Hackers have now decided to penetrate the private messages of Facebook users, and the hack has already started.
As per an investigation by BBC, 120 million Facebook users’ private messages have been hacked, and snatched from them.
Wondering what is the price of such private message? It’s 10 cents of Rs 7.2 per private message.
Before you make any more guesses, let us put this straight: Facebook has really no role in this hack. The culprit is that harmless looking browser extension on your Chrome/Firefox/IE browser.
What Is The Hack Exactly?
This massive hack of private conversations of Facebook users emerged in September, when a person with nickname FBSaler posted a thread on an Internet forum, claiming: “We sell personal information of Facebook users. Our database includes 120 million accounts,”
BBC commissioned cyber-security company Digital Shadows to investigate this claim, and to their surprise, found that the user has already put private Facebook chats of 81,000 users as ‘sample’ of their database.
It seems that the majority of the hack happened with Russian and Ukrainian users, but there are instances of UK, US, Brazil users as well. And maybe from other countries too.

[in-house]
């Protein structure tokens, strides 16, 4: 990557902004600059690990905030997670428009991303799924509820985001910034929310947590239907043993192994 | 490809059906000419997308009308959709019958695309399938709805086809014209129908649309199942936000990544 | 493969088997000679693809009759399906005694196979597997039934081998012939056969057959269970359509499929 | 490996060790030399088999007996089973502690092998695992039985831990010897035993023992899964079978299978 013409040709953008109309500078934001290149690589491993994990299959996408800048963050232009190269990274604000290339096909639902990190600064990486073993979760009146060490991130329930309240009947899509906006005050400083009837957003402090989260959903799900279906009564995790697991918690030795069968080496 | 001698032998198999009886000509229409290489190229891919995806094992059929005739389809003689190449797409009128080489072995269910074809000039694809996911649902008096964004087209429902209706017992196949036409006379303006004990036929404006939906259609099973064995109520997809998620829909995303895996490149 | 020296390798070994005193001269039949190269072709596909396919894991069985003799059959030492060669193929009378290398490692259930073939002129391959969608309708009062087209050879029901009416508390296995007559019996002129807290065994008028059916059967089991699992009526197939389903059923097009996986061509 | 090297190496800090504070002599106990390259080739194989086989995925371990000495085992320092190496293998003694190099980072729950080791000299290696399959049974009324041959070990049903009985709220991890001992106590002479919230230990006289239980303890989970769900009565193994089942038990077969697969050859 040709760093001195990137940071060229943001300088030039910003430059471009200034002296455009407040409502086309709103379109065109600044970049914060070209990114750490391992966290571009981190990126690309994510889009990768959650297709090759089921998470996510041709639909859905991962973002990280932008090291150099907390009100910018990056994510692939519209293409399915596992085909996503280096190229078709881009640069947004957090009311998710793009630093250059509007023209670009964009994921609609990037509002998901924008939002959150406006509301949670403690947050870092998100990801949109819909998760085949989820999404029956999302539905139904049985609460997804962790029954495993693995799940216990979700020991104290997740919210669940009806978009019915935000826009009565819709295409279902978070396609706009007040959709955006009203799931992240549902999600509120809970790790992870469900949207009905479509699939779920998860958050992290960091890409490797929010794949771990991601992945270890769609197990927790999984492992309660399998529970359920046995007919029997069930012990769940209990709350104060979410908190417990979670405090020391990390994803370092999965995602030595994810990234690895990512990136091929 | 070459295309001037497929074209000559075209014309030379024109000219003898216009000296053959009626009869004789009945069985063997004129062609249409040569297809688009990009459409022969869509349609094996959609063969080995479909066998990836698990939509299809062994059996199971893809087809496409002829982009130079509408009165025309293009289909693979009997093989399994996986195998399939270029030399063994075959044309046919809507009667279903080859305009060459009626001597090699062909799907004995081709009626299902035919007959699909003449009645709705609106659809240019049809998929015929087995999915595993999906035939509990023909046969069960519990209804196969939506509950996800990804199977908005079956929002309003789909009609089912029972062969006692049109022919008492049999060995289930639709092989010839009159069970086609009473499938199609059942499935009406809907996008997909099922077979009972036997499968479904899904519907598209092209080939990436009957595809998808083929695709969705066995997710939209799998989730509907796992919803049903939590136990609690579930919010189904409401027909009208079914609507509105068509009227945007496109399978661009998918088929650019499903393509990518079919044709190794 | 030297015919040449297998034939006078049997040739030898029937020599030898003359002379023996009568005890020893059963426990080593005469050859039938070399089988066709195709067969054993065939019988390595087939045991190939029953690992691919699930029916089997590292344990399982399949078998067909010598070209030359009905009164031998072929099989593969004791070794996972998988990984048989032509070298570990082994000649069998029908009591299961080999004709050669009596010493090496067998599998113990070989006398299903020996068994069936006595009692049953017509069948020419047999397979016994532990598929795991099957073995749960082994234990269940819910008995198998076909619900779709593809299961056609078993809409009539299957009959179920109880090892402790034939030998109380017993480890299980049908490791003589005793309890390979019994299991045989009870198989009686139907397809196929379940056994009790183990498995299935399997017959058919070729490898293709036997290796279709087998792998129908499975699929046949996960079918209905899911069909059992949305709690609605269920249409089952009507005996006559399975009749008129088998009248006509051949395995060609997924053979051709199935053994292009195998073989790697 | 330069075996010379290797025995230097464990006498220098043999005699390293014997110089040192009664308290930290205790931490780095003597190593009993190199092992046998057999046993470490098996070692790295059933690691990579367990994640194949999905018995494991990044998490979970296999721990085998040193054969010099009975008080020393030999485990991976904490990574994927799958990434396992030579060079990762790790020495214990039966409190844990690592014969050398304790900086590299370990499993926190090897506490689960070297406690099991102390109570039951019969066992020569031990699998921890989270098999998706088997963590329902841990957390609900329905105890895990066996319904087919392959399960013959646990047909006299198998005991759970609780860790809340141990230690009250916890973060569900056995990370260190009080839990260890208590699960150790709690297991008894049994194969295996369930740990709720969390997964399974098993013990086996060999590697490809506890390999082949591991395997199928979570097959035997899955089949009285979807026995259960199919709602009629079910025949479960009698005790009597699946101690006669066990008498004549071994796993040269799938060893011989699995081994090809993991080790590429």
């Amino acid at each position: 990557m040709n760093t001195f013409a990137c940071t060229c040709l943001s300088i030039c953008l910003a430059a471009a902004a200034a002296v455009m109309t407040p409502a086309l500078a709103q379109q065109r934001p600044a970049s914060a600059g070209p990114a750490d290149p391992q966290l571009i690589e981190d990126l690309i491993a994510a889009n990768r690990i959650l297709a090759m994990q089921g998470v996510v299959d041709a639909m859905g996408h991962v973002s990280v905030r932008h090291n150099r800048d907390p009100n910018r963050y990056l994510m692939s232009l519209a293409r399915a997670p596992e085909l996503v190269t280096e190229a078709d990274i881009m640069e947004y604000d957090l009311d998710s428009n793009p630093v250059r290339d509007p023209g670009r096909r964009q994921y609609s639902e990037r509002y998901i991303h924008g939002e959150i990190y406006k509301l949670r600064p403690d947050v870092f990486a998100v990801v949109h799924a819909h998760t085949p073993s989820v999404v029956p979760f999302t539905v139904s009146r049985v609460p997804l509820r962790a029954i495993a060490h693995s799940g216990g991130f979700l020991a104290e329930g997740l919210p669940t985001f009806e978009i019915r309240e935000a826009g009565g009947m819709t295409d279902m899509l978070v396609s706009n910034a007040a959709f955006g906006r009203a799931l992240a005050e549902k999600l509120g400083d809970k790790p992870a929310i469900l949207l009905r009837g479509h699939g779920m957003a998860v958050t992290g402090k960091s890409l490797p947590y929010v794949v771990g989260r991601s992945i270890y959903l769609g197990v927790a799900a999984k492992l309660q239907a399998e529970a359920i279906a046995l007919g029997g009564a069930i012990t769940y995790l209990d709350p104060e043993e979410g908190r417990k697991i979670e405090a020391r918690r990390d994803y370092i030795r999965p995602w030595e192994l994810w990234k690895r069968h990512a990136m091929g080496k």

What These Hacked Chats Contain?
BBC and Digital Shadows actually contacted 5 of the Russian Facebook users whose private messages were dumped as ‘sample’ online, and they have confirmed that indeed, these are real Facebook private chats.
First confirmed chat was about images from a holiday.
Second confirmed chat was about a recent Depeche Mode concert.
Third confirmed chat was about complaints about son-in-law (wonder what will happen when that son-in-law knows about this chat)
Fourth confirmed chat was between two lovers.
Infact, 176,000 other accounts were also made available as sample by the hackers, but as per BBC’s hunch, these were account details of those profiles who haven’t kept their profile private. Only email address, name were made available for them.
Each private chat was made available for 10 cents or Rs 7.2, as per BBC.
Is Facebook Involved?
Fortunately for Facebook, they don’t have any role in this hack.
As per the investigation by BBC, these users had installed browser extensions which allegedly stole information when they opened Facebook, and sent to the hackers.
Facebook has not revealed which browser extensions were involved, or which browsers were used. Chrome, Opera, Firefox are the most used web browsers besides Safari (Apple users) and Internet Explorer (Windows users).
Facebook executive Guy Rosen said, “We have contacted browser-makers to ensure that known malicious extensions are no longer available to download in their stores,”
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